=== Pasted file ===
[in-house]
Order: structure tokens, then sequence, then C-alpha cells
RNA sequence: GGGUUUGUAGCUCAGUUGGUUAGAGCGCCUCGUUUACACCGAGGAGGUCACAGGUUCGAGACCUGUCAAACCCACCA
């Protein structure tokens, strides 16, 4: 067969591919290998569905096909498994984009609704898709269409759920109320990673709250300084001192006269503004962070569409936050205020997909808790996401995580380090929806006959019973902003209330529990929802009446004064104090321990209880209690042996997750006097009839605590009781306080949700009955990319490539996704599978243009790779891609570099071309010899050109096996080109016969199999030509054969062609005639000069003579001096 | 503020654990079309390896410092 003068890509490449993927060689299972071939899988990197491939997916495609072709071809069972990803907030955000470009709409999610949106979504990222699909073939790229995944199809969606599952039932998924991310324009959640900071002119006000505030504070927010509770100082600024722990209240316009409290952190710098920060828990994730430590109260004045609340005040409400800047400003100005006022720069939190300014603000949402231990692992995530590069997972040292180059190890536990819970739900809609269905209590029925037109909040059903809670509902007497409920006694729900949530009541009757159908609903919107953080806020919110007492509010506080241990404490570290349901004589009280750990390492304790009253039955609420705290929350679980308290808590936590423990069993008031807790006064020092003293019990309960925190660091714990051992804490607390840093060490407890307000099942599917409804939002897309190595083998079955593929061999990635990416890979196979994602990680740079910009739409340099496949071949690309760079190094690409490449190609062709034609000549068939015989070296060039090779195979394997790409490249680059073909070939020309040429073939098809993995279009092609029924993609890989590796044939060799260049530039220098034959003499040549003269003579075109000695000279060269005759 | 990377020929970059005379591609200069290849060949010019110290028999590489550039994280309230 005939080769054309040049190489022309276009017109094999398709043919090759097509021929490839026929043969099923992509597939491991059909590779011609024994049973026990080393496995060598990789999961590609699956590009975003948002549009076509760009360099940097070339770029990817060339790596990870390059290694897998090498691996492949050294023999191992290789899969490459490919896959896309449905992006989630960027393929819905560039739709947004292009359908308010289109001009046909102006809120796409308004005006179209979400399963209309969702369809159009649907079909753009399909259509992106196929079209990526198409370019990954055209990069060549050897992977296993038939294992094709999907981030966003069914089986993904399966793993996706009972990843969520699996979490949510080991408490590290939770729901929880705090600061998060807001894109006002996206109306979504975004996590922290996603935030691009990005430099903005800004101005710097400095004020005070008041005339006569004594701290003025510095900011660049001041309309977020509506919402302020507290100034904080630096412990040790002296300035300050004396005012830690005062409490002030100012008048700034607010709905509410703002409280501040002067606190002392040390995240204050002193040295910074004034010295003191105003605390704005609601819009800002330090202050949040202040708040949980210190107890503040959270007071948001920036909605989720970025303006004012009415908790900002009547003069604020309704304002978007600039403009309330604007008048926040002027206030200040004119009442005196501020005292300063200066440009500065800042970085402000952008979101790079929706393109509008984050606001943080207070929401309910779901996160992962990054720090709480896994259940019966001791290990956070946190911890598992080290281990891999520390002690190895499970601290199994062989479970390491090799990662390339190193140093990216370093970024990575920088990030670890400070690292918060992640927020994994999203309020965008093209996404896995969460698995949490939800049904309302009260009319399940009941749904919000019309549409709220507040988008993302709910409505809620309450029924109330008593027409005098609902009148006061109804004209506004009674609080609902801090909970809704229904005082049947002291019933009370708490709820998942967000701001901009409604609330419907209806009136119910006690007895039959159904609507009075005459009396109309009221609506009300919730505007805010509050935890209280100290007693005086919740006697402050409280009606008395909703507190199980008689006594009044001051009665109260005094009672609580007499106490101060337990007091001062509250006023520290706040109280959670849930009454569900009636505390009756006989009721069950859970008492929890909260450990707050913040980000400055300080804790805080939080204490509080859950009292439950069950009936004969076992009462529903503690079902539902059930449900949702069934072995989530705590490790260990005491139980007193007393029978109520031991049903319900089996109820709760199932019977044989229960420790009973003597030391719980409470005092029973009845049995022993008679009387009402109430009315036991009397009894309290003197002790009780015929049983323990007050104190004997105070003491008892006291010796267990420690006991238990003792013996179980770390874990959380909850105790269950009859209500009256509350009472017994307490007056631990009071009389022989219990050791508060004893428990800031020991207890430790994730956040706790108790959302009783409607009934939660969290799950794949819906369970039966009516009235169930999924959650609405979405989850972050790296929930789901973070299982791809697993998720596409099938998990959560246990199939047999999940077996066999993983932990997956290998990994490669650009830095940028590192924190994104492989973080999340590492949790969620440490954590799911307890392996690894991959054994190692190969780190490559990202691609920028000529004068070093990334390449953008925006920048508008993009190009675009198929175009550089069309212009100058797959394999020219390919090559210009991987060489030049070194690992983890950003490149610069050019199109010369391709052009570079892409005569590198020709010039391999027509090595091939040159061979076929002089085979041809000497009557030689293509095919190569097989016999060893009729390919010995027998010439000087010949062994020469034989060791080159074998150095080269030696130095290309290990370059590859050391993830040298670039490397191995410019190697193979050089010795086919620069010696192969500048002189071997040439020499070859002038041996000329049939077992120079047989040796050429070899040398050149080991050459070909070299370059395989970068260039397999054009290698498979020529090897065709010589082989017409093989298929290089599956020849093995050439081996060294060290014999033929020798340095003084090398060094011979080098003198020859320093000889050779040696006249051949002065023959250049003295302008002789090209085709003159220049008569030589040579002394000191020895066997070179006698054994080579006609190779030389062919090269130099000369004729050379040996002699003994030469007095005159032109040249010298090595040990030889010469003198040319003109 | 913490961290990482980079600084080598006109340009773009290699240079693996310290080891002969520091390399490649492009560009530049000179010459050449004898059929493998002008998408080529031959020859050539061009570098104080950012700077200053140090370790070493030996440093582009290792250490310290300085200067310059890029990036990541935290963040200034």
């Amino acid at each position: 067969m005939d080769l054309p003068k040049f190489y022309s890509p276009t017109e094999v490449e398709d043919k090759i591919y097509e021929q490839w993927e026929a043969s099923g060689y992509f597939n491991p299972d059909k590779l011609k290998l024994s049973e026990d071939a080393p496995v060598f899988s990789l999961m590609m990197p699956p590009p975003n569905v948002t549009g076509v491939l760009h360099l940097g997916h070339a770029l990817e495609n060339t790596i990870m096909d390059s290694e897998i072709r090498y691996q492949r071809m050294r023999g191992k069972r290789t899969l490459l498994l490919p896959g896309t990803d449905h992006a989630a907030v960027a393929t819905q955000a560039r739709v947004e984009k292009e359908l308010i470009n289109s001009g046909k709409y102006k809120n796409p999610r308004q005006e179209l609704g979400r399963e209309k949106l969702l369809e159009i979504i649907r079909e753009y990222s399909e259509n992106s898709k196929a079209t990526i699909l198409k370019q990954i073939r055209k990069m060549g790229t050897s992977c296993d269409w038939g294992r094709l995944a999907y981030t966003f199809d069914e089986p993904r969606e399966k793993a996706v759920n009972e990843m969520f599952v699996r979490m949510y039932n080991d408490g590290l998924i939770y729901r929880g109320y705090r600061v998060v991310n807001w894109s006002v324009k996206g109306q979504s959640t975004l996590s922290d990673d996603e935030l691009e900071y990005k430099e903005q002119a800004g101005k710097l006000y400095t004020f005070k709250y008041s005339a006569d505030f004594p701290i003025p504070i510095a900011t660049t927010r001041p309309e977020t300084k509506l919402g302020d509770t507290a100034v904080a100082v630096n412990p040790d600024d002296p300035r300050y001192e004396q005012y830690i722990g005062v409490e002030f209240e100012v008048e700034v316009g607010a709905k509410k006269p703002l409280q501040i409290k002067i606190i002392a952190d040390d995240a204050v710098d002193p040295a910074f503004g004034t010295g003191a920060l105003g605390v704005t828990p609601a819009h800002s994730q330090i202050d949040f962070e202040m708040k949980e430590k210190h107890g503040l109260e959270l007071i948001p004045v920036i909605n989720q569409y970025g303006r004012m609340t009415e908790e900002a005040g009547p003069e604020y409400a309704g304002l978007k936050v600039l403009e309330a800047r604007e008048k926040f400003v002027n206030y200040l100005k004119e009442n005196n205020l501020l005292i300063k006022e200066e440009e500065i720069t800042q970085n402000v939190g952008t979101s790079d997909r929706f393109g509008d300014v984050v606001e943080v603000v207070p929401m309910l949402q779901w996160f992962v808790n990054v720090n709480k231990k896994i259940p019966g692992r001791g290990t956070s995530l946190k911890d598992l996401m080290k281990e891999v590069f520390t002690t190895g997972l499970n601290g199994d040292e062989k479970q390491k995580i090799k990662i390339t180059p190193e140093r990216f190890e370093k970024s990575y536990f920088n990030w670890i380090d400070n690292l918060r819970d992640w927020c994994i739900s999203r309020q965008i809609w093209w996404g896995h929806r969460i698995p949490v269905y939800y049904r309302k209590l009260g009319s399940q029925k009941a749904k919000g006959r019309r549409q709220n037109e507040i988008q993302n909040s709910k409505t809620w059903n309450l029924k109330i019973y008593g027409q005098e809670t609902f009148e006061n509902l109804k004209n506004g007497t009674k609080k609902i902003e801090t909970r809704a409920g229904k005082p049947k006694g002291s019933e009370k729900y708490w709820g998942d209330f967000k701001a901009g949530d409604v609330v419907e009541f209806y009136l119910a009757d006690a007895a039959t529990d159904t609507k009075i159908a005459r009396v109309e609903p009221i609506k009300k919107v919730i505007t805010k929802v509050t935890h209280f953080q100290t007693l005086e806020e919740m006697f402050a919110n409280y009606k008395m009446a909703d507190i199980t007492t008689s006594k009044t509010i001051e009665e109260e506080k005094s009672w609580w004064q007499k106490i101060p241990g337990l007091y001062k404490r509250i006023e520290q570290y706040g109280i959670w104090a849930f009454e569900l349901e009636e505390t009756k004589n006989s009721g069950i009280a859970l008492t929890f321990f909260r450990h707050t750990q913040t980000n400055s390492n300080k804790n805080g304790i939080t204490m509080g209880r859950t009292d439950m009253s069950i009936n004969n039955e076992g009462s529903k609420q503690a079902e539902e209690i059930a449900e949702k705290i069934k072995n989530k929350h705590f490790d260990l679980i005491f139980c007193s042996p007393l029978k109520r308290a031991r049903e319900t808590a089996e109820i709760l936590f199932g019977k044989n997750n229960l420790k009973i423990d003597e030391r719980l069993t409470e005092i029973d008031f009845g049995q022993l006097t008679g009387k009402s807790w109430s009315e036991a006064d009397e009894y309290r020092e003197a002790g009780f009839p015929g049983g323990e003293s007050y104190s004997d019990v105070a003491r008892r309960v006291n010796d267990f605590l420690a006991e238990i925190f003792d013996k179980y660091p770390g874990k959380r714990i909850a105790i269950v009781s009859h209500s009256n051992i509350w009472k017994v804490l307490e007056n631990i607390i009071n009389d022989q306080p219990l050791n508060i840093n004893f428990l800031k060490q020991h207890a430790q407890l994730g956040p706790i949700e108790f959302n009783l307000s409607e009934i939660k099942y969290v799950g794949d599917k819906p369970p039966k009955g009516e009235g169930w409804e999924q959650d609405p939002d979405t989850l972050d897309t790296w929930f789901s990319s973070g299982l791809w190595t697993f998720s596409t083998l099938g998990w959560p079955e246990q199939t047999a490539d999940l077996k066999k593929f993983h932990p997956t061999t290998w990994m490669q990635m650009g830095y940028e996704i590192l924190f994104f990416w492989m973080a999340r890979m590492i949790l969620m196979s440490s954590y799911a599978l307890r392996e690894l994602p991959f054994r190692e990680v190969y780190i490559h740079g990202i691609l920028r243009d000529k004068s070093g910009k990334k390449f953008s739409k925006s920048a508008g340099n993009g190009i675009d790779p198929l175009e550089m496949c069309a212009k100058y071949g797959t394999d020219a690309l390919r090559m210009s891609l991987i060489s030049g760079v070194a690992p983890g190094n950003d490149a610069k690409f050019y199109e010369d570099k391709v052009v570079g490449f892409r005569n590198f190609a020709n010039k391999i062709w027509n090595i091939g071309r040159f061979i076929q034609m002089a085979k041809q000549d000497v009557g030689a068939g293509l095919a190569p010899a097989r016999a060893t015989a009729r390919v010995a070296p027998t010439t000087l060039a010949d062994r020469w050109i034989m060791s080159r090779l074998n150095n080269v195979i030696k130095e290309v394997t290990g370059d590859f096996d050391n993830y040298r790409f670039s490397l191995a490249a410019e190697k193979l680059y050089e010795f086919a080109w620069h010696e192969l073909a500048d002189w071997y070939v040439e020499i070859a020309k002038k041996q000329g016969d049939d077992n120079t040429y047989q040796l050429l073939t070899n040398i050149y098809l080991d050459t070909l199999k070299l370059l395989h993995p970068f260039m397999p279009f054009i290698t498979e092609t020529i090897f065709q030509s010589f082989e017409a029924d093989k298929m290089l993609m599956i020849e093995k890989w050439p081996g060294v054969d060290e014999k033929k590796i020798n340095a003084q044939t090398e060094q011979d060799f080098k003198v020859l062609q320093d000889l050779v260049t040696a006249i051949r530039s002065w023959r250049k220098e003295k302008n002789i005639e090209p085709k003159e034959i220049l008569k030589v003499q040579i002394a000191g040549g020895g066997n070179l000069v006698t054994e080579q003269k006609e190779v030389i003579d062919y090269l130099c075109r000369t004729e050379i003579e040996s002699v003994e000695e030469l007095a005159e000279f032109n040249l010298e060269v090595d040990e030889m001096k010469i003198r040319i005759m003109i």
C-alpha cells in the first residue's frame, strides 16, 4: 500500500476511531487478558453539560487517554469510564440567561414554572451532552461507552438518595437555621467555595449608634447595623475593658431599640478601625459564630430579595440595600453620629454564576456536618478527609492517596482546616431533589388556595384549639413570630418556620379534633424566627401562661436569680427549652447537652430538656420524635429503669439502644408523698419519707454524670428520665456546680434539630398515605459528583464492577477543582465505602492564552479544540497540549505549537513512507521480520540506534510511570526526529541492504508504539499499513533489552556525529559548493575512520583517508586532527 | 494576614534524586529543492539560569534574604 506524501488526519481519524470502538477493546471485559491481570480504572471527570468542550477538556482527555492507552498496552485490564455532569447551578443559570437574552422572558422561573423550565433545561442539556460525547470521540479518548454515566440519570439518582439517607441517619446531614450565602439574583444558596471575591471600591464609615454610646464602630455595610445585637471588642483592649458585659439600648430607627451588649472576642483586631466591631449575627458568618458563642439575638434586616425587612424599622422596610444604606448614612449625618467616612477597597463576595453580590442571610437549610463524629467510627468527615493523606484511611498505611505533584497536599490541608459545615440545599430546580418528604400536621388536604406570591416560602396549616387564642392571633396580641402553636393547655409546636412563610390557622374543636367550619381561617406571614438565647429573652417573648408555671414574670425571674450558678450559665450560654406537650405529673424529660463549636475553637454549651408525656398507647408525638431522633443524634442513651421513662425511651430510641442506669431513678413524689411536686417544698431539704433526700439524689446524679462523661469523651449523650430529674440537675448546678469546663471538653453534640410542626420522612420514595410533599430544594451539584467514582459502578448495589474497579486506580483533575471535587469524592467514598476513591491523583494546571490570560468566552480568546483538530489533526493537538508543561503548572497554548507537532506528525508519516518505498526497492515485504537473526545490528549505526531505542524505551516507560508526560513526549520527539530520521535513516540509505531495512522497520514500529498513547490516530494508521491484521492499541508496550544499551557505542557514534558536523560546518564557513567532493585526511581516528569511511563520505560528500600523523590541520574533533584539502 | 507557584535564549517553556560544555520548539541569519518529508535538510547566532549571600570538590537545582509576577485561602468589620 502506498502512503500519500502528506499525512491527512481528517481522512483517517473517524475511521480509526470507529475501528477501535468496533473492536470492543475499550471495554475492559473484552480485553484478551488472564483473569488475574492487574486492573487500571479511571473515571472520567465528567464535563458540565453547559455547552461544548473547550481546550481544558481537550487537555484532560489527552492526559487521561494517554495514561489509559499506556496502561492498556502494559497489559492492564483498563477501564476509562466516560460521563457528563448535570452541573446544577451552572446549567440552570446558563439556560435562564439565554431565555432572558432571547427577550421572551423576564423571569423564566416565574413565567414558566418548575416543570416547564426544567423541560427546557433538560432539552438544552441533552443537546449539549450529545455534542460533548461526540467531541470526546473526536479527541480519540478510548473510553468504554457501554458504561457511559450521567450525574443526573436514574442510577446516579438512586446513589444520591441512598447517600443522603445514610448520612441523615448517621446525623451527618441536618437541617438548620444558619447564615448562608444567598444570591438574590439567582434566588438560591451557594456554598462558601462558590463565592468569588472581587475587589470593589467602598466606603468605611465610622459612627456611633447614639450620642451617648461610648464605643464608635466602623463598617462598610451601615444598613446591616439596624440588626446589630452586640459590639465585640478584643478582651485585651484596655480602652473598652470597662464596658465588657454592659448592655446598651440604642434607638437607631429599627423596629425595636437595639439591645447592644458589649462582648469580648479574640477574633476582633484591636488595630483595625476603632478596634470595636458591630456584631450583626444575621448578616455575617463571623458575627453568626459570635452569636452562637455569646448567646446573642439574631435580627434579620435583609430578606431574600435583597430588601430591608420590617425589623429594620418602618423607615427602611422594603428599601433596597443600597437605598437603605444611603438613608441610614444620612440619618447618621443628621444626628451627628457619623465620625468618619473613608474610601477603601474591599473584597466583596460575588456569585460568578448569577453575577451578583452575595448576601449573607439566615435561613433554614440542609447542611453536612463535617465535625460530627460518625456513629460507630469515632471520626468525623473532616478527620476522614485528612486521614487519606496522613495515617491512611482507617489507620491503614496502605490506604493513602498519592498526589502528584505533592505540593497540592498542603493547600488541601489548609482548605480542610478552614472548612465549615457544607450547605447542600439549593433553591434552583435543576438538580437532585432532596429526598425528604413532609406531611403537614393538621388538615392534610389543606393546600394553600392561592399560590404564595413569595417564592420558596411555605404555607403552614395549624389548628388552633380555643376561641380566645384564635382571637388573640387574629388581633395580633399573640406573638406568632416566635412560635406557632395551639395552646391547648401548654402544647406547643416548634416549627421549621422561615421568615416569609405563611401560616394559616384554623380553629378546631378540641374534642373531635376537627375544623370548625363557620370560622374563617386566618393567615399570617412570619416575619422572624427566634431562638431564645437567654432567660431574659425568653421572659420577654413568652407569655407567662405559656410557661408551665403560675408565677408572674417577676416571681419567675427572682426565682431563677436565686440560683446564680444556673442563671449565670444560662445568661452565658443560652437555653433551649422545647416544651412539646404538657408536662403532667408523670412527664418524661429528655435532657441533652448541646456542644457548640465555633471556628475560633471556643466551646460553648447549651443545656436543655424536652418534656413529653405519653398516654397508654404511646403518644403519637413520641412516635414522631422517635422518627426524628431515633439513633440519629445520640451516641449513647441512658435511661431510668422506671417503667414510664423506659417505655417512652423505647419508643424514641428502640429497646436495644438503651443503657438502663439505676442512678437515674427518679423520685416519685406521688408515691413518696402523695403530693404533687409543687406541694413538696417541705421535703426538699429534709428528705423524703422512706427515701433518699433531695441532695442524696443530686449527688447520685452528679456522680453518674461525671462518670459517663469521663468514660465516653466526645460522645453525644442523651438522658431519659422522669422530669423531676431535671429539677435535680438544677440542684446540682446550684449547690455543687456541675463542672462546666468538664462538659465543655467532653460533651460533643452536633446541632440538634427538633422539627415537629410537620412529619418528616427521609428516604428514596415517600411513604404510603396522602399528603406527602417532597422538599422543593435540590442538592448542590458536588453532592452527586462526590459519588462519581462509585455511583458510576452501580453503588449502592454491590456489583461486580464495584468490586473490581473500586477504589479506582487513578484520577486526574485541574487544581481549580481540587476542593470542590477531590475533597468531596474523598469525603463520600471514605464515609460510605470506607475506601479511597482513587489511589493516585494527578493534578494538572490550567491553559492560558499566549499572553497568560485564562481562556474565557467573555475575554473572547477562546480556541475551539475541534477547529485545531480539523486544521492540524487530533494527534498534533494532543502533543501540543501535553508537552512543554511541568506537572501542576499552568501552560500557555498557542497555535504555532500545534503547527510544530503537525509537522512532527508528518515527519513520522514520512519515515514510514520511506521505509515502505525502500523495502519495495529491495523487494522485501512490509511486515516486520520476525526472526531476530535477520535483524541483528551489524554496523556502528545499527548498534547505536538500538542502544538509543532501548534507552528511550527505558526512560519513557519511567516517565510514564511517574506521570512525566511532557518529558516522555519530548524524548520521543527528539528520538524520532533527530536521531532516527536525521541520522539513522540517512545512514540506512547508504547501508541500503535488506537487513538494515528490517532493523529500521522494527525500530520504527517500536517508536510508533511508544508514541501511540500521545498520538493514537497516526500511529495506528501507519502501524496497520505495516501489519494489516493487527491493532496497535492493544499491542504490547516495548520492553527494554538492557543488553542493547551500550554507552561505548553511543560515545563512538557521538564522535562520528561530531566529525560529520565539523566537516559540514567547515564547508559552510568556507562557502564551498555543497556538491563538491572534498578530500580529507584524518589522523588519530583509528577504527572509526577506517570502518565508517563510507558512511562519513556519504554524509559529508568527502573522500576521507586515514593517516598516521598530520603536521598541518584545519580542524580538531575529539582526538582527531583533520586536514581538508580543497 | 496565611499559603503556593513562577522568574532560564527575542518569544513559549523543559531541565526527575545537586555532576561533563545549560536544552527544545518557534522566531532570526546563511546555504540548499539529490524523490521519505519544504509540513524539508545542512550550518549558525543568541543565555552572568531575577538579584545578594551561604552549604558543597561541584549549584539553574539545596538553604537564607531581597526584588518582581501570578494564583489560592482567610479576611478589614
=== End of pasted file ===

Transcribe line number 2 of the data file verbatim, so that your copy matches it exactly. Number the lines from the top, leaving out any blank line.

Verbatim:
Order: structure tokens, then sequence, then C-alpha cells